In a new paper, a Google Research team proposes a set of small, fast and accurate disfluency detection models that are suitable for on-device use.
Disfluency detection is the task of identifying self-repairs, repetitions, restarts and filler words in language. Current disfluency detection models have proven their worth, showing high performance accuracy on English texts for automatic speech recognition (ASR) tasks.
Compact ASR apps are increasingly moving from server-side inference to on-device, with benefits that include lower inference time, privacy preservation and the ability to operate offline. Most research on disfluency detection models meanwhile has focused on accuracy, while reducing the size and inference time of these models to enable them to operate on-device with high accuracy is a challenge that has remained relatively unexplored.
The Google Research team’s disfluency detection models are based on BERT architecture and are as small as 1.3 MiB — representing a size reduction of two orders of magnitude along with an inference latency reduction of a factor of eight compared to state-of-the-art BERT-based models.
The researchers summarize their contributions as:
- Explore the capabilities of small on-device disfluency detection models for the first time, showing that it is possible to achieve only a slight degradation in performance on a disfluency detection task with a model as small as 1.3 MiB.
- Demonstrate the importance of pretraining and the effect of domain mismatch between conversational and written text on model performance.
- Find that self-training has a more pronounced effect on these smaller models than on conventional BERT models, while pretraining on Reddit improved the performance of a large BERT-based model.
Recently proposed BERT distillation approaches have enabled significant size and latency reductions. Most of these models follow a student-teacher paradigm: BERT is trained as a teacher, while a compact student model learns from the teacher via various distillation approaches. This method aims to find a replacement (student) model with a much smaller size than the BERT (teacher) model. The Google team’s approach is based on such previous pretrained distilled BERT models, including DistilBERT, MobileBERT, TinyBERT, PD-BERT and Small-vocab BERT, which are then fine-tuned on disfluency detection tasks.
Most of these BERT models were trained on text from Wikipedia and books, which exposes them to a wide range of topics. The linguistic styles of these corpora however are unlikely to match the more conversational and disorganized style of spontaneous speech and dialogue. The team therefore experimented with self-training and pretraining to mitigate domain shifts caused by mismatched styles.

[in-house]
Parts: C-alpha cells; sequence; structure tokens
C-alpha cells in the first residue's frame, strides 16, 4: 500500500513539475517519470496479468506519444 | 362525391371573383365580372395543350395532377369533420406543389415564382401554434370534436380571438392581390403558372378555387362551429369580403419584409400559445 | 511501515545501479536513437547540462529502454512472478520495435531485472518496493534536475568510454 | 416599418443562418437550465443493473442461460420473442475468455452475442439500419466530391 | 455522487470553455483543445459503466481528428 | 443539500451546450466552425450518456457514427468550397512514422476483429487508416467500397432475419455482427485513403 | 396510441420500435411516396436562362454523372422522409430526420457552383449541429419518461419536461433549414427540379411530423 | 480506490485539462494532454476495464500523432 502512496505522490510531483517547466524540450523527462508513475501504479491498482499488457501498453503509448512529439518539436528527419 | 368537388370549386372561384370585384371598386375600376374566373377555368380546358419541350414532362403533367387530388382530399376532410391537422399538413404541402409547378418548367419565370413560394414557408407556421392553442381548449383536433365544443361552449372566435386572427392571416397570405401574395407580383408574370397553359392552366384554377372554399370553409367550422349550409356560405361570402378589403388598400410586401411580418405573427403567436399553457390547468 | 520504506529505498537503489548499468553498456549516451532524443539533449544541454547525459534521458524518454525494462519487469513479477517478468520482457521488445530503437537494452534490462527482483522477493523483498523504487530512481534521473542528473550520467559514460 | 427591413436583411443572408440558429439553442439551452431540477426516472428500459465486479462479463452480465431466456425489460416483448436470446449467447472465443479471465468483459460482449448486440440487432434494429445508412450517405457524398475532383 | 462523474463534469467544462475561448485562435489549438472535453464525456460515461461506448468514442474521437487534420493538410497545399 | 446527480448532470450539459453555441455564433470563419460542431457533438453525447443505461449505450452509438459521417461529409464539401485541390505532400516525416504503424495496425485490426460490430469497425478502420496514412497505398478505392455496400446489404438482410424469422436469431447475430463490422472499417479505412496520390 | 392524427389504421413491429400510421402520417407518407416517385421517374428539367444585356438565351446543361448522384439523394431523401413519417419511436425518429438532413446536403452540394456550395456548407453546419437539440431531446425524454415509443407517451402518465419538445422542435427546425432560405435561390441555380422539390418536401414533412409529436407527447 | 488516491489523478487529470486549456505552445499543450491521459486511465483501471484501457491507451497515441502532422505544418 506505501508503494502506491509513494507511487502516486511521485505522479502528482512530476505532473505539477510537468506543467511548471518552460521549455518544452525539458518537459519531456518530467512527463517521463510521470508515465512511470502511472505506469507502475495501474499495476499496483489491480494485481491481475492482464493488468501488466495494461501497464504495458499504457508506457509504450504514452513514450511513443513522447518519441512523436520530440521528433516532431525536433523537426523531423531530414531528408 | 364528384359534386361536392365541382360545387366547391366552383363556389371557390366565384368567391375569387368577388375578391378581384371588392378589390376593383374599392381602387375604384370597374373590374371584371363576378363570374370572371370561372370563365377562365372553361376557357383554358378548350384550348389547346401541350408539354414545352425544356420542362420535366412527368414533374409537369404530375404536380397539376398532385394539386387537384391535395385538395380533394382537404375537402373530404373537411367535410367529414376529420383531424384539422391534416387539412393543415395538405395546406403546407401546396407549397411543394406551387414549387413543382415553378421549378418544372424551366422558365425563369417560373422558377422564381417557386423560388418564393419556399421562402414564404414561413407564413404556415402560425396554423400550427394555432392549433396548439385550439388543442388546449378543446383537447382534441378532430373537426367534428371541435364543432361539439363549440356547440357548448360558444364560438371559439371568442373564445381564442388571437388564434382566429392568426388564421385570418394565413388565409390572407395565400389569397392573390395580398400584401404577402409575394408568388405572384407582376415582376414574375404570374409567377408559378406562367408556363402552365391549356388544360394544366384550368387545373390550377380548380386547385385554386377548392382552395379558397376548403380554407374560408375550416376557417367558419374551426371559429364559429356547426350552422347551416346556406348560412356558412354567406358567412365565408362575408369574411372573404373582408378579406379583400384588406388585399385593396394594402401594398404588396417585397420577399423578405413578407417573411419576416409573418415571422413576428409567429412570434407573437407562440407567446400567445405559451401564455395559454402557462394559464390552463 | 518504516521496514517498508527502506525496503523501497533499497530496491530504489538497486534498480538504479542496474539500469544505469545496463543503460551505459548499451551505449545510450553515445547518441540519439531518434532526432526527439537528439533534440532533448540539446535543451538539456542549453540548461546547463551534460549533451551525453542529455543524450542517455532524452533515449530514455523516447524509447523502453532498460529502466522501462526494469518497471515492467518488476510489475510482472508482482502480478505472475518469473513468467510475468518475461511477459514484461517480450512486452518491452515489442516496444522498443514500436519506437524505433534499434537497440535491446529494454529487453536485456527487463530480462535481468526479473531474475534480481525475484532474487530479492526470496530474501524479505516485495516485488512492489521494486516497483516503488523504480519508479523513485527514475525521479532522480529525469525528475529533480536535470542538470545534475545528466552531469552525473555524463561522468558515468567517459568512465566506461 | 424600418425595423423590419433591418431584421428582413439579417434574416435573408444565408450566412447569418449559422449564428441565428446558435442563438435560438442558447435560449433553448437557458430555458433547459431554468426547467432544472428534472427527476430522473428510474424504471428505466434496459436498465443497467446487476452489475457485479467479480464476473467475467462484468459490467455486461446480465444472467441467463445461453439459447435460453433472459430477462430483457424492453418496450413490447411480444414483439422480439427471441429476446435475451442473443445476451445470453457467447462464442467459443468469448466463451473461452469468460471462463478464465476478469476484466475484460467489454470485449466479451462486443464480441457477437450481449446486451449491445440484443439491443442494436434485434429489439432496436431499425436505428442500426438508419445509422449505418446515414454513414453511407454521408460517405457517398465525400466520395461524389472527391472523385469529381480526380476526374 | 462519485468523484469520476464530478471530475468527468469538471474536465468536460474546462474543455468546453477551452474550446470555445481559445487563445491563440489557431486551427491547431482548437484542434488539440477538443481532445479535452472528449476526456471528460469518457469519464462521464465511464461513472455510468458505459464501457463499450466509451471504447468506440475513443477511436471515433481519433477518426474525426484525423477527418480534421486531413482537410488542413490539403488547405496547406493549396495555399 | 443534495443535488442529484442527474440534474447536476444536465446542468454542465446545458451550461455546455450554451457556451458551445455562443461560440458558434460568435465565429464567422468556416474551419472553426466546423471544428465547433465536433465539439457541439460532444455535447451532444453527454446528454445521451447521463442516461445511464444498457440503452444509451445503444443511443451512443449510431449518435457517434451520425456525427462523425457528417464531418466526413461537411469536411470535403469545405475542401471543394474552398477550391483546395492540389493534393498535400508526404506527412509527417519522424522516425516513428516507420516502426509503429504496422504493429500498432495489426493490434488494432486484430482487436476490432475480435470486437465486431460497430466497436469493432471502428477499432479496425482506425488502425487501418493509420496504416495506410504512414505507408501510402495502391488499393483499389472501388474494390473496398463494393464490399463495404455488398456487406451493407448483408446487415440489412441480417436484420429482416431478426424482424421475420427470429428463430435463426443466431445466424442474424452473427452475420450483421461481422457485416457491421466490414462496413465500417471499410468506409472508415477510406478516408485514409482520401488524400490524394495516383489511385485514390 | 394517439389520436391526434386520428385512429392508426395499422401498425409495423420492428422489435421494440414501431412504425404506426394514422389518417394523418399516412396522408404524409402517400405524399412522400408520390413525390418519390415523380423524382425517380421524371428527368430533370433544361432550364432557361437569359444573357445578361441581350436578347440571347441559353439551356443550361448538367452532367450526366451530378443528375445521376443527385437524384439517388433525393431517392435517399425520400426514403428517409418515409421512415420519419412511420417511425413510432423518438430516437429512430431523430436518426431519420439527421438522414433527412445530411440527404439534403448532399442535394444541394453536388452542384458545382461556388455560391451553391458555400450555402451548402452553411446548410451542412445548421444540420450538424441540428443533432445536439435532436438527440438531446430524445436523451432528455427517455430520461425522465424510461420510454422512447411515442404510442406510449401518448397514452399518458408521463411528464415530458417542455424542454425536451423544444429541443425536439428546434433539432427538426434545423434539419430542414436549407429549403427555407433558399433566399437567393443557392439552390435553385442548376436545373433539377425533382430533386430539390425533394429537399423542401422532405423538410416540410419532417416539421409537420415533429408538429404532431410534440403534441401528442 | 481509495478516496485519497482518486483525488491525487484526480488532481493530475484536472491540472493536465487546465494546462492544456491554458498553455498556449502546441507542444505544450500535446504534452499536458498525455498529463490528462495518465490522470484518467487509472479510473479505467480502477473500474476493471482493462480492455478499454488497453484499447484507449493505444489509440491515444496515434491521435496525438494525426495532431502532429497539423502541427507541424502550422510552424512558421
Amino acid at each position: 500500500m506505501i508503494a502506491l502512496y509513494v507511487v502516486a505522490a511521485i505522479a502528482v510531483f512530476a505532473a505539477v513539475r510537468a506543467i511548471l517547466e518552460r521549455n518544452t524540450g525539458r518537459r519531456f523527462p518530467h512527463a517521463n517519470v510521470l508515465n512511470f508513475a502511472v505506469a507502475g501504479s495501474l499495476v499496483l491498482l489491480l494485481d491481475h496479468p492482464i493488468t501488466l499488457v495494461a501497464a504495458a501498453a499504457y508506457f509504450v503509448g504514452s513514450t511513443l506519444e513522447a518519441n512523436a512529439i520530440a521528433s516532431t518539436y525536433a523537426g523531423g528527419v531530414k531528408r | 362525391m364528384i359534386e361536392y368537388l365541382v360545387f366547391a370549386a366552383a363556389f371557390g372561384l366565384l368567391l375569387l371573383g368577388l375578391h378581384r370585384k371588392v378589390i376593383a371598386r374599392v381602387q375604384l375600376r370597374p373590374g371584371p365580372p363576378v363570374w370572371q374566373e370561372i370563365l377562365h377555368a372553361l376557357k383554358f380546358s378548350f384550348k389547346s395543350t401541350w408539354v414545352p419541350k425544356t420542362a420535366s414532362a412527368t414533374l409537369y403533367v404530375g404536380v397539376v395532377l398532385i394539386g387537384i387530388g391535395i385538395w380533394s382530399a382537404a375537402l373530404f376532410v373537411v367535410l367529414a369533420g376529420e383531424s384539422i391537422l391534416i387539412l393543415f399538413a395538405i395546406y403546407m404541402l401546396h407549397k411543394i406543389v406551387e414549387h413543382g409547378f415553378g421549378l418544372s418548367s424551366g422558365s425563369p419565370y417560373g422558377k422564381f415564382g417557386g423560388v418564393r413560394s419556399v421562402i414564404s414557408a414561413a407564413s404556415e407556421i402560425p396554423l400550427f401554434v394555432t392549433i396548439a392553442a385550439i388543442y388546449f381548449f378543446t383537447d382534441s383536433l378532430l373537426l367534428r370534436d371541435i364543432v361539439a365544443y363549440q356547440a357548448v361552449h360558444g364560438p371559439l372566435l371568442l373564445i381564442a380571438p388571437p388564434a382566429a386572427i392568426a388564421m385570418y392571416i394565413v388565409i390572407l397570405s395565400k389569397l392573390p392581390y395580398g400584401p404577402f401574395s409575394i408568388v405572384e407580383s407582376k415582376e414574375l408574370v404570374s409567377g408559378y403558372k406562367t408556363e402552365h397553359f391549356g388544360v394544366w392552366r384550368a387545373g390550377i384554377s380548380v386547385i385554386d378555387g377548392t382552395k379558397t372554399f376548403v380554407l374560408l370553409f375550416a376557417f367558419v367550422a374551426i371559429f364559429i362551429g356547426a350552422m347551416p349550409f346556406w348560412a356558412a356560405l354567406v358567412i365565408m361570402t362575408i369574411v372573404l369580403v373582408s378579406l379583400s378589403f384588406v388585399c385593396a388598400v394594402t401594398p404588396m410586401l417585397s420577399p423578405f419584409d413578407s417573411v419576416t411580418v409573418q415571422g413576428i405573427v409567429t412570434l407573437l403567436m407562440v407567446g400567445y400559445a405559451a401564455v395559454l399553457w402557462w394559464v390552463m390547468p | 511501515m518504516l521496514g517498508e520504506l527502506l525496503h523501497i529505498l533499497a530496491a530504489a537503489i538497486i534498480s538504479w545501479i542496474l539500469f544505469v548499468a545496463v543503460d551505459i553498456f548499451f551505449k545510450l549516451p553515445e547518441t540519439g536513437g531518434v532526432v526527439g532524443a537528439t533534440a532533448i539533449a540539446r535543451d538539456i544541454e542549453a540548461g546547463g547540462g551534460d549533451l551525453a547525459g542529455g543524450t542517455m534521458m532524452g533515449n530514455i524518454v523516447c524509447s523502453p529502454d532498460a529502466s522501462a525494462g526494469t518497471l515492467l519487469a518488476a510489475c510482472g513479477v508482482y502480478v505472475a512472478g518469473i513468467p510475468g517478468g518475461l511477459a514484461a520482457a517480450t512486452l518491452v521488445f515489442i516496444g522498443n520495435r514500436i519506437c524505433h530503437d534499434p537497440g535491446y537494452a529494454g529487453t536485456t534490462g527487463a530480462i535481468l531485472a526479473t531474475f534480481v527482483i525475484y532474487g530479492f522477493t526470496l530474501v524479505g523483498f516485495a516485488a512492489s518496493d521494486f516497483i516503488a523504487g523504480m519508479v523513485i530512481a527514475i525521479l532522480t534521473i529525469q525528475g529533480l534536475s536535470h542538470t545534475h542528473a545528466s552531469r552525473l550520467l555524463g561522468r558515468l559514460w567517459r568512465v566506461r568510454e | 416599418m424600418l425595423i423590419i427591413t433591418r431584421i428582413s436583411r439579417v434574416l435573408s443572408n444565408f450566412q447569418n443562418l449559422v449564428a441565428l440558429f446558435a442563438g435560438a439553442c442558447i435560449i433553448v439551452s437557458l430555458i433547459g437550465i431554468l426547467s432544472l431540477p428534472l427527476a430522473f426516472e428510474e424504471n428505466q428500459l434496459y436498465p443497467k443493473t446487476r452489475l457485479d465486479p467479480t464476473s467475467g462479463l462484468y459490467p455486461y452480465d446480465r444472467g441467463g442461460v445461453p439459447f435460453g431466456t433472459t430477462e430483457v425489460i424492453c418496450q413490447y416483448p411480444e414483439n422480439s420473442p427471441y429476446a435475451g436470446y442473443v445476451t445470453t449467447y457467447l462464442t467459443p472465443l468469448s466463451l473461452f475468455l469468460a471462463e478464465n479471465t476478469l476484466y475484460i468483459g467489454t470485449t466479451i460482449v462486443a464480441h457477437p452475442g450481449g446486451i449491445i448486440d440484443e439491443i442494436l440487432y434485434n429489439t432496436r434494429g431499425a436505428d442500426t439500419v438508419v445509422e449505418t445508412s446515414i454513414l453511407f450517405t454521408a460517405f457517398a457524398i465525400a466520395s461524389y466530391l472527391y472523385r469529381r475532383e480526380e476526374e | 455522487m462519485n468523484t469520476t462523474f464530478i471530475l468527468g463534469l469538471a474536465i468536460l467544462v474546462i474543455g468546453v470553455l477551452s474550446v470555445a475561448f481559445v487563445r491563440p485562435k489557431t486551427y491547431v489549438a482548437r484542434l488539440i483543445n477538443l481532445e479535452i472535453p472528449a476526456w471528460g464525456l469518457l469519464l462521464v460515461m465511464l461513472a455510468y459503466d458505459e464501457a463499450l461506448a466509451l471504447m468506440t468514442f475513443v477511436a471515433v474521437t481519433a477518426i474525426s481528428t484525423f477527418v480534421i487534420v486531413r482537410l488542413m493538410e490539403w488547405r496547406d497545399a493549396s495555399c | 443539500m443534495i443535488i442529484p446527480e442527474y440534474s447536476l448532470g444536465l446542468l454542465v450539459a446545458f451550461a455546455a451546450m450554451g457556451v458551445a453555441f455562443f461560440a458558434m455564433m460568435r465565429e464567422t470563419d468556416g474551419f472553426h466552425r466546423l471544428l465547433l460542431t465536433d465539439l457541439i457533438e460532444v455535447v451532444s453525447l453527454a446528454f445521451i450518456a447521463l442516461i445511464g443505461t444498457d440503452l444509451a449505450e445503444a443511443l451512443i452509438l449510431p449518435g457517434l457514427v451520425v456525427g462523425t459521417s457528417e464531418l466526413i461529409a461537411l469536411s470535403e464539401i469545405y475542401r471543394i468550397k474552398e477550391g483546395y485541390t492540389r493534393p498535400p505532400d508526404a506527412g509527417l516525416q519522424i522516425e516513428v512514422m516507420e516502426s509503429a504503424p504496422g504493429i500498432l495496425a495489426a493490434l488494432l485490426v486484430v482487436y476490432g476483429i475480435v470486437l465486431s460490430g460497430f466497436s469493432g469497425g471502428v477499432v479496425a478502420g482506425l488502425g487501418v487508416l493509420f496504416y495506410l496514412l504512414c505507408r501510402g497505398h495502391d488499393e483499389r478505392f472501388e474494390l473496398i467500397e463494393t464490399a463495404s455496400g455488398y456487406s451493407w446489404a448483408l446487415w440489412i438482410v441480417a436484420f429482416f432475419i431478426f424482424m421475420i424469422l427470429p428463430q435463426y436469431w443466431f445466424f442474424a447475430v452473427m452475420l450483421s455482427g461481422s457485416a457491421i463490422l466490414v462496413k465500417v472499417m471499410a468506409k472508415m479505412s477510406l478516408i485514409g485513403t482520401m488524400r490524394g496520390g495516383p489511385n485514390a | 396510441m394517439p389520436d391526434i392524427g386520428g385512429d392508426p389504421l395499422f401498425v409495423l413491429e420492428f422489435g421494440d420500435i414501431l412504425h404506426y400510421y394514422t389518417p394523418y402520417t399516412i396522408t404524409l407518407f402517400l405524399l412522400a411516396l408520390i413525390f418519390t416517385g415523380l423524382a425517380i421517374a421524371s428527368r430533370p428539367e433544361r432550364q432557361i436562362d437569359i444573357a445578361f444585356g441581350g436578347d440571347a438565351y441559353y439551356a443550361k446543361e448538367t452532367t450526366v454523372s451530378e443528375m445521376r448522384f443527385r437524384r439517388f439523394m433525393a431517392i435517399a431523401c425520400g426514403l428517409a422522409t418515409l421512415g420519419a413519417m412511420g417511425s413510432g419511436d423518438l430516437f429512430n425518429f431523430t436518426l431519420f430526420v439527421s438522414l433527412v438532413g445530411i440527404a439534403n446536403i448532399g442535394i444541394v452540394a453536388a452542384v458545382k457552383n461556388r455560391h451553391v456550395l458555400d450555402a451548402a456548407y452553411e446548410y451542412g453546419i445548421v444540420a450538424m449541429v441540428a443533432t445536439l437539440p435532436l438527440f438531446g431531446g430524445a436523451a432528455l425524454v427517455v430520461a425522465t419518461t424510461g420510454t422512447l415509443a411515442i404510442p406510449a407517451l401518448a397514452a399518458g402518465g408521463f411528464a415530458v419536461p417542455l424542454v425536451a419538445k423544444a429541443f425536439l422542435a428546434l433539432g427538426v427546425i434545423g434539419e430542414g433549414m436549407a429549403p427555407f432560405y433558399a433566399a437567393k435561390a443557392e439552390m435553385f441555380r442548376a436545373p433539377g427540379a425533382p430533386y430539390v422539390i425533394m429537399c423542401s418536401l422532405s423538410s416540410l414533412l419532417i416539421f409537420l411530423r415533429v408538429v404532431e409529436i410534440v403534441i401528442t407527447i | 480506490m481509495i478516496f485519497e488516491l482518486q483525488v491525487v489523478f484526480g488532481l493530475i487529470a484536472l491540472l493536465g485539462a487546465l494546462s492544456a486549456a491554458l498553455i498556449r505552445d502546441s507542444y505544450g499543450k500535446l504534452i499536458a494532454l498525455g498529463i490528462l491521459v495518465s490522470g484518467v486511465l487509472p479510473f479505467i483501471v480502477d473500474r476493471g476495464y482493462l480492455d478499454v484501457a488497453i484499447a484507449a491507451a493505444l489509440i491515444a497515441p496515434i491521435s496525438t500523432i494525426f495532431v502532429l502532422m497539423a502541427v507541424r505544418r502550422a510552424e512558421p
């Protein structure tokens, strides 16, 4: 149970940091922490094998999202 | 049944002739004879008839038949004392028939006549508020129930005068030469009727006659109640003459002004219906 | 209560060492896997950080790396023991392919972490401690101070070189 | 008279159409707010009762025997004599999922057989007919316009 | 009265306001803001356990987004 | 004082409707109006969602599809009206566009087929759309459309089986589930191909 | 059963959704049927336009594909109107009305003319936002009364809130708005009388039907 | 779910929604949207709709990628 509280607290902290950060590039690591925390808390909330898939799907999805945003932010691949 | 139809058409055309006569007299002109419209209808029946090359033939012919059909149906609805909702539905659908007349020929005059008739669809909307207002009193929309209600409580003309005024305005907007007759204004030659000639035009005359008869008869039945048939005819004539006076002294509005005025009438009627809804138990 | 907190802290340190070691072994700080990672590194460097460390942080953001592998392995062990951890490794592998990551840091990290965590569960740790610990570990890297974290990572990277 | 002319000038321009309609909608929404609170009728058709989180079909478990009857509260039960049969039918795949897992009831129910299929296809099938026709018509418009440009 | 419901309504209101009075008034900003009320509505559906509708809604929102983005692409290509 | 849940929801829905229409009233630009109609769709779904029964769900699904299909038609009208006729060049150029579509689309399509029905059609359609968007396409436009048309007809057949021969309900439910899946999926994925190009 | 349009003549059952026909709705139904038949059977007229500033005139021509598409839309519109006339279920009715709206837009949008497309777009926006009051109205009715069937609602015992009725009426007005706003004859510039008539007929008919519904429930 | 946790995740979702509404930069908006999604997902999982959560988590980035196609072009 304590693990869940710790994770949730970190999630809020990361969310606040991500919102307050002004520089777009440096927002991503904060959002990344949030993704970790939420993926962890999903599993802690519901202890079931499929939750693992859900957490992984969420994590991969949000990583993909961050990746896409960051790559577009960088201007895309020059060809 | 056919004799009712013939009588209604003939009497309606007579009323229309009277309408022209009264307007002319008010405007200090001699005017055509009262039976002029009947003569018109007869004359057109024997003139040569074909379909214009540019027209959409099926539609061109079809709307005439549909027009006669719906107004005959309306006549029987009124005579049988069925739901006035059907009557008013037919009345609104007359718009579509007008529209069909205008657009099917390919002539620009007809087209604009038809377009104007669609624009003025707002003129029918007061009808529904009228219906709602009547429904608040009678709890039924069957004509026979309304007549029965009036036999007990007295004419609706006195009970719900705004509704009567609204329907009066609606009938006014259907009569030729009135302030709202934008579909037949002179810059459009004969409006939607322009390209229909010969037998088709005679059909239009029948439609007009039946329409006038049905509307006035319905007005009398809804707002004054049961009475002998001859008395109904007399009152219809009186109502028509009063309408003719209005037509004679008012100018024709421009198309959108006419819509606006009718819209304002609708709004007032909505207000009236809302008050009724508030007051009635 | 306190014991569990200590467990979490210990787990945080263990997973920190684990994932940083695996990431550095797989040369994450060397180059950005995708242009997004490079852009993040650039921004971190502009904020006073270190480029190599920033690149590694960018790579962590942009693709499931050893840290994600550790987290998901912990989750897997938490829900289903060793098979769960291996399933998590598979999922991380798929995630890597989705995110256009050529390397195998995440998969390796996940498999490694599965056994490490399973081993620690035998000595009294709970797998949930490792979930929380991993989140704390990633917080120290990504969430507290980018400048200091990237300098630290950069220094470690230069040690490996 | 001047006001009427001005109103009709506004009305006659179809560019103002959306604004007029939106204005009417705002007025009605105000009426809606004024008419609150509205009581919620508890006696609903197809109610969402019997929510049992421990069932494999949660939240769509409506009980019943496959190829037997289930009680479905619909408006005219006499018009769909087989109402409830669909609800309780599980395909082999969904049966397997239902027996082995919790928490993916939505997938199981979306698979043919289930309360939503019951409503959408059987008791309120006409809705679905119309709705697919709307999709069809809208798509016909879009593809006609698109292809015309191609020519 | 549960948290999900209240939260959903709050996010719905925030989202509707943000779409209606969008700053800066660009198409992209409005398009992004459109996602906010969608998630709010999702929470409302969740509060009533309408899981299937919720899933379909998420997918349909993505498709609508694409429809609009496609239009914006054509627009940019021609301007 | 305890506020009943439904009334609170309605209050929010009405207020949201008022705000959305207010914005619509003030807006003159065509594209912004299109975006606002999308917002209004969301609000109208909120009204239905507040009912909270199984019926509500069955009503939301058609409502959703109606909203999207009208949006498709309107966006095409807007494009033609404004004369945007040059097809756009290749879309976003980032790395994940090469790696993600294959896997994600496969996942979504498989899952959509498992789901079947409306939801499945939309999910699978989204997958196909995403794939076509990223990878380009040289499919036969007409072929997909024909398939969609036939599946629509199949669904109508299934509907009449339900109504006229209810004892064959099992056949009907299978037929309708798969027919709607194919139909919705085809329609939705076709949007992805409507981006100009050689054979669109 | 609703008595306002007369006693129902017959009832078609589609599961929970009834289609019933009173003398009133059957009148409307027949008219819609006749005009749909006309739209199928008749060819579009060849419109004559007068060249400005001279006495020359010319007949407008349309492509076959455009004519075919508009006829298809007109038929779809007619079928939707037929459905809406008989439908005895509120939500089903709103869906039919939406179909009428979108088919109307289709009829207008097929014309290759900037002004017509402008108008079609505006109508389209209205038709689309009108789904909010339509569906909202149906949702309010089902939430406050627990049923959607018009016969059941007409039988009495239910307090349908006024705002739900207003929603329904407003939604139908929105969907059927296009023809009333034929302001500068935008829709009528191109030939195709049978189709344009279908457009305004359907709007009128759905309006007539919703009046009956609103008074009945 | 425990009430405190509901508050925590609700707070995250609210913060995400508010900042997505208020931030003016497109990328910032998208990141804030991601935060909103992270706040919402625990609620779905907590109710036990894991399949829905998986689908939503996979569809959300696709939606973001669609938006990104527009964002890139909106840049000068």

The team conducted experiments to evaluate the performance of their proposed models. They trained the models on the Switchboard corpus of English conversational dialogue and used Reddit comments for pretraining and the Fisher dataset for both pretraining and self-training.
The researchers compared the model performance of BERT and its smaller variants. Small-vocab BERT demonstrated the best performance among the proposed on-device capable models, validating the importance of self-training for improving model performance as model size decreases.
The researchers also performed quantization on MobileBERT, resulting in a further size reduction of their smallest model from 4.7 to 1.3 MiB, with only a small F1 score degradation of around 0.1 or 0.2 points.
Comparisons between the team’s best-performing models and other popular models validated that the proposed small-size models can retain high performance.
Overall, the study takes a significant step toward the building of small, high-performance, on-device disfluency detection models; and presents a number of effective domain adaptation and data augmentation strategies that can be used to improve small size model performance.
The paper Disfluency Detection with Unlabeled Data and Small BERT Models is on arXiv.
Author: Hecate He | Editor: Michael Sarazen
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